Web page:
I believe in working hard and knowing your worth. In the beginning, I did tons of work for free, including writing blog copy for SELF magazine’s nutrition blogger, promoting brands, you name it. I quickly realized I had a bigger audience than I thought and knew it didn’t make sense to invest so much time and energy without compensation.

Food bloggers are notoriously underpaid and undervalued. We’re frowned upon by certain brands for not promoting them free of charge in exchange for complimentary product. “Oh, we prefer to work with bloggers who want to promote us ‘organically.’” Oh, really?  So I should spend the little time I have endorsing your product free of charge while you reap the benefits of hundreds of thousands of people seeing it and potentially purchasing it? No thanks. I’d rather pick up hours at my serving job.

I’ve received partnership pitches from companies ranging from Raising Cane’s (did you not see the whole vegan part?) to Pez Candy (did you not see I’m a dietitian?). Some brands still act shocked when I explain my earth-shattering fee for service model. Most prominent brands, however, know the value of working with food bloggers who are immersed in ever-changing food trends, in constant conversation with like-minded consumers, and highly engaged in all aspects of social media.

I’ve learned that social media is everything. I’ve learned that being real and honest and open with your readers will take you very far. I’ve learned that I write my favorite content when I’m not trying. I’ve learned that I can’t do it all. I’ve learned that there are people who can manage parts of my business better than I can. I’ve learned to hire those people.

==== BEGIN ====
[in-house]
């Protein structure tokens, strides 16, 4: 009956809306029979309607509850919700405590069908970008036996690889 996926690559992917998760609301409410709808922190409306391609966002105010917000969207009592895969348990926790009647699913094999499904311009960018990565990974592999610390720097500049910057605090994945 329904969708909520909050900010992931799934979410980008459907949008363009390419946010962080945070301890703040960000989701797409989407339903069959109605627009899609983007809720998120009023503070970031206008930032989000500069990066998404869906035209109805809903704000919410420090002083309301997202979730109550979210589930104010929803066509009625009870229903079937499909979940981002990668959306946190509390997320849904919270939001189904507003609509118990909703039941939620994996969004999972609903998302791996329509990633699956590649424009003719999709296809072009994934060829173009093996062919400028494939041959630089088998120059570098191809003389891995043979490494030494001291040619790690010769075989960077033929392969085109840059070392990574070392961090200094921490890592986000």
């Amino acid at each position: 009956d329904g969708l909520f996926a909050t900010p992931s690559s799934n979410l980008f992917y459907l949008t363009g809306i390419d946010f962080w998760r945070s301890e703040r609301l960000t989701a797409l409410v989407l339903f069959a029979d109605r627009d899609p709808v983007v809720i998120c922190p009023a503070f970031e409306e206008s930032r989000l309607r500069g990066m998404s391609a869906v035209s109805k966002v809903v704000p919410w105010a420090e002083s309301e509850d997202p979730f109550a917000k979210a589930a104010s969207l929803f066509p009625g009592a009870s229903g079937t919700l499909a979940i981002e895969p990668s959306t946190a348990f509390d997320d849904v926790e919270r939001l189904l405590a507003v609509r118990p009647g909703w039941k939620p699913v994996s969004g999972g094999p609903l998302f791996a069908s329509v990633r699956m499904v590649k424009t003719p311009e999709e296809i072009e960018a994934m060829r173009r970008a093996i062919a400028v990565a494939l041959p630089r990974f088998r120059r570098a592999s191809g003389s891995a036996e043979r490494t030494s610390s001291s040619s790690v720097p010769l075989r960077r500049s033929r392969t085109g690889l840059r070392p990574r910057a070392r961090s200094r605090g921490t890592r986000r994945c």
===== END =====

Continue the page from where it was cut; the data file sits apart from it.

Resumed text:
Most importantly, I’ve learned that fiercely loving every part of your challenging, amazing, frustrating, tear-jerking, blissful job(s) makes working most of your waking hours not just bearable, but incredible.

Find Alexis on her blog Hummusapien or at one of her Columbus eateries Alchemy Juice Bar or  Trism. 

Daniel White’s latest title has you at hello.

As I scrolled through my LinkedIn today, I saw a post getting tons of engagement. It was titled: “Amazon Chooses Columbus Ohio for Next Headquarters?!*”

You can see the full post here.

If you don’t care to perpetuate the clicks, the jist of the post is making the case for Columbus vs. Seattle, the current Amazon HQ.  It’s ultimately about how great it would be for Amazon to come here and all the reasons that central Ohio is such a great place to live. What you won’t learn from this article:  where the next Amazon HQ will be.

To be fair, White does put this disclaimer at the end of the article:

*Article is meant as a serious discussion, but this has not actually happened yet. I am really just hopeful that Amazon picks Columbus. No actual announcements have been made and I am sure plenty of people will comment that their city is better. I look forward to that discussion. Also, if you read this far, congrats 🙂

Our heads would be exploding if Amazon announced its headquarters in Columbus.

I can’t decide if I think this is funny or marketing brilliance or both…  For Amazon I am guessing it’s a good sign that we’re willing to set aside our big corporate hatred for them in the hopes that they would choose us to be their life partner.

We reached out to White to see what his angle was… basically, he just loves this town.

My aim was not to “bamboozle” anyone. My first thought when I heard that Amazon was going to accept bids for a new HQ2 was to highlight why Columbus would be an awesome choice. I could have written 10,000 words on the benefits of Central Ohio. […] I love this city.

This is another case of Columbus pride run amok. White said he’s learning at least one lesson from the viral success of this post: “This Amazon article did offer me a window into the world of how much people actually read before they share. The answer: not much.”

High five Daniel White. You are today’s Clickmaster General.